Mandelic acid

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Mandelic acid[1]
Structural formula of mandelic acid
Ball-and-stick model of the mandelic acid molecule
Names
IUPAC name
2-Hydroxy-2-phenylacetic acid
Other names
Mandelic acid
Phenylglycolic acid
α-Hydroxyphenylacetic acid
Identifiers
3D model (Jmol)
ChEBI
ChemSpider
ECHA InfoCard 100.001.825
EC Number 202-007-6
RTECS number OO6300000
UNII
Properties
C8H8O3
Molar mass 152.15 g·mol−1
Appearance White crystalline powder
Density 1.30 g/cm3
Melting point 119 °C (246 °F; 392 K) optically pure: 132 to 135 °C (270 to 275 °F; 405 to 408 K)
Boiling point 321.8 °C (611.2 °F; 595.0 K)
15.87 g/100 mL
Solubility soluble in diethyl ether, ethanol, isopropanol
Acidity (pKa) 3.41[2]
1.5204
Thermochemistry
0.1761 kJ/g
Pharmacology
B05CA06 (WHO) J01XX06 (WHO)
Hazards
Flash point 162.6 °C (324.7 °F; 435.8 K)
Related compounds
Related compounds
mandelonitrile, phenylacetic acid, vanillylmandelic acid
Except where otherwise noted, data are given for materials in their standard state (at 25 °C [77 °F], 100 kPa).
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Infobox references

Mandelic acid is an aromatic alpha hydroxy acid with the molecular formula C6H5CH(OH)CO2H. It is a white crystalline solid that is soluble in water and polar organic solvents. It is a useful precursor to various drugs. The molecule is chiral. The racemic mixture is known as paramandelic acid.

Isolation, synthesis, occurrence[edit]

Mandelic acid was discovered in 1831 by the German pharmacist Ferdinand Ludwig Winckler (1801–1868) while heating amygdalin, an extract of bitter almonds, with diluted hydrochloric acid.[3] The name is derived from the German "Mandel" for "almond". Derivatives of mandelic acid are formed as a result of metabolism of adrenaline and noradrenaline by monoamine oxidase and catechol-O-methyl transferase.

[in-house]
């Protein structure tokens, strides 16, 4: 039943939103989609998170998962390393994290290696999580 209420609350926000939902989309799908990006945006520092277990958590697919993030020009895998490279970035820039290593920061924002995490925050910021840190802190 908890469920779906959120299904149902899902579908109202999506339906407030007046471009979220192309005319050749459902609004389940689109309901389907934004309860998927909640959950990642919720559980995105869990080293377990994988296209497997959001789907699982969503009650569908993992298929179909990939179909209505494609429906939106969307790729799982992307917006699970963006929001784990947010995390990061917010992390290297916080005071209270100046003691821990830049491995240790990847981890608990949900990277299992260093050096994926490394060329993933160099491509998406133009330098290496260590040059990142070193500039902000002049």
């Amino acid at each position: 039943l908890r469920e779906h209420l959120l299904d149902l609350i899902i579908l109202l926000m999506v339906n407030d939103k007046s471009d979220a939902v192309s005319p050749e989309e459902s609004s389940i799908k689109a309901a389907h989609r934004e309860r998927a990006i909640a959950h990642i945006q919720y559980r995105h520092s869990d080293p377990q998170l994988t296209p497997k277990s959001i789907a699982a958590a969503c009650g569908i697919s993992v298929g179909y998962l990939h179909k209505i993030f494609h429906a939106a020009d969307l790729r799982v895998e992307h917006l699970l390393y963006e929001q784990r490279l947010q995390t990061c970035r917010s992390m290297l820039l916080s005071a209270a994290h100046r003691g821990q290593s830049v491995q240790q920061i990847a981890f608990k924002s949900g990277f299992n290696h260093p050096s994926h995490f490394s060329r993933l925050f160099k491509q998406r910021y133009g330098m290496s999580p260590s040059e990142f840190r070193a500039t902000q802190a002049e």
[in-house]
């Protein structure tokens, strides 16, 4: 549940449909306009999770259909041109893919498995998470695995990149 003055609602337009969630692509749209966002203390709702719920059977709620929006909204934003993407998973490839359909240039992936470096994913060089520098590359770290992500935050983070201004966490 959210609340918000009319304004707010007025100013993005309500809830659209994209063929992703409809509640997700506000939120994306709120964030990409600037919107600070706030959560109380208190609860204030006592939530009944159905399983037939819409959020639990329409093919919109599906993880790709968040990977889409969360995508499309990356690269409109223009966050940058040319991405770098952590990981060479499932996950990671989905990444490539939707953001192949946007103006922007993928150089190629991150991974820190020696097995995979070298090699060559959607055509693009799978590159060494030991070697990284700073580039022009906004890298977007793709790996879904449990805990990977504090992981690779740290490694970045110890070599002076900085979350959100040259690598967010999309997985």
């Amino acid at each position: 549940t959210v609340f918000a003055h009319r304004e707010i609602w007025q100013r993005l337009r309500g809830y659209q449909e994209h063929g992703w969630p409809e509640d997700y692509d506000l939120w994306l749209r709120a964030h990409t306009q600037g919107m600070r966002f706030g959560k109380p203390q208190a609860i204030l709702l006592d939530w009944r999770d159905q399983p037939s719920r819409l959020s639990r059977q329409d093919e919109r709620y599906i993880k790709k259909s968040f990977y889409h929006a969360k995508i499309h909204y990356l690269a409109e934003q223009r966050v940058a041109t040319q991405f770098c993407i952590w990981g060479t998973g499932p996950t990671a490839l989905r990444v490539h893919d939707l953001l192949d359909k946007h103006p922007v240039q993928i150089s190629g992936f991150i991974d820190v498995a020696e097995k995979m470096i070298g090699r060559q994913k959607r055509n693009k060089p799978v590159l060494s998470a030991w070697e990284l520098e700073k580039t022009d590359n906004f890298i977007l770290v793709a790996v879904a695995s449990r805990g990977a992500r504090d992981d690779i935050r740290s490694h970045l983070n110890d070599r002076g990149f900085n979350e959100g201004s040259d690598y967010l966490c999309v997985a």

Mandelic acid is usually prepared by the acid-catalysed hydrolysis of mandelonitrile,[4] which is the cyanohydrin of benzaldehyde. Mandelonitrile can also be prepared by reacting benzaldehyde with sodium bisulfite to give the corresponding adduct, forming mandelonitrile with sodium cyanide, which is hydrolyzed:[5]

Preparation of mandelic acid.png

Alternatively, it can be prepared by base hydrolysis of phenylchloroacetic acid and dibromacetophenone.[6] It also arises by heating phenylglyoxal with alkalis.[7][8]

It arises from the biodegradation of styrene, as detected in urine.[9]

Uses[edit]

Mandelic acid has a long history of use in the medical community as an antibacterial, particularly in the treatment of urinary tract infections.[10] It has also been used as an oral antibiotic, and as a component of "chemical face peels", along with other alpha-hydroxy acids (AHAs).

  1. The drugs cyclandelate and homatropine are esters of mandelic acid.
  2. Pemoline is synthesized by the condensation of the ethyl ester of mandelic acid with guanidine.
  3. Amolanone

References[edit]

  1. ^ Merck Index, 11th Edition, 5599.
  2. ^ Bjerrum, J., et al. Stability Constants, Chemical Society, London, 1958.
  3. ^ See:
  4. ^ Edwin Ritzer and Rudolf Sundermann "Hydroxycarboxylic Acids, Aromatic" in Ullmann's Encyclopedia of Industrial Chemistry 2002, Wiley-VCH, Weinheim. doi: 10.1002/14356007.a13_519
  5. ^ Corson, B. B.; Dodge, R. A.; Harris, S. A.; Yeaw, J. S. (1941). "Mandelic Acid". Org. Synth.  ; Coll. Vol., 1, p. 336 
  6. ^ J. G. Aston, J. D. Newkirk, D. M. Jenkins, and Julian Dorsky (1952). "Mandelic Acid". Org. Synth.  ; Coll. Vol., 3, p. 538 
  7. ^ Pechmann, H. von (1887). "Zur Spaltung der Isonitrosoverbindungen". Berichte der deutschen chemischen Gesellschaft. 20 (2): 2904–2906. doi:10.1002/cber.188702002156. 
  8. ^ Pechmann, H. von; Muller, Hermann (1889). "Ueber α-Ketoaldehyde". Berichte der deutschen chemischen Gesellschaft. 22 (2): 2556–2561. doi:10.1002/cber.188902202145. 
  9. ^ Engström K, Härkönen H, Kalliokoski P, Rantanen J. "Urinary mandelic acid concentration after occupational exposure to styrene and its use as a biological exposure test" Scand. J. Work Environ. Health. 1976, volume 2, pp. 21-6.
  10. ^ Putten, P. L. (1979). "Mandelic acid and urinary tract infections". Antonie van Leeuwenhoek. 45 (4): 622. doi:10.1007/BF00403669.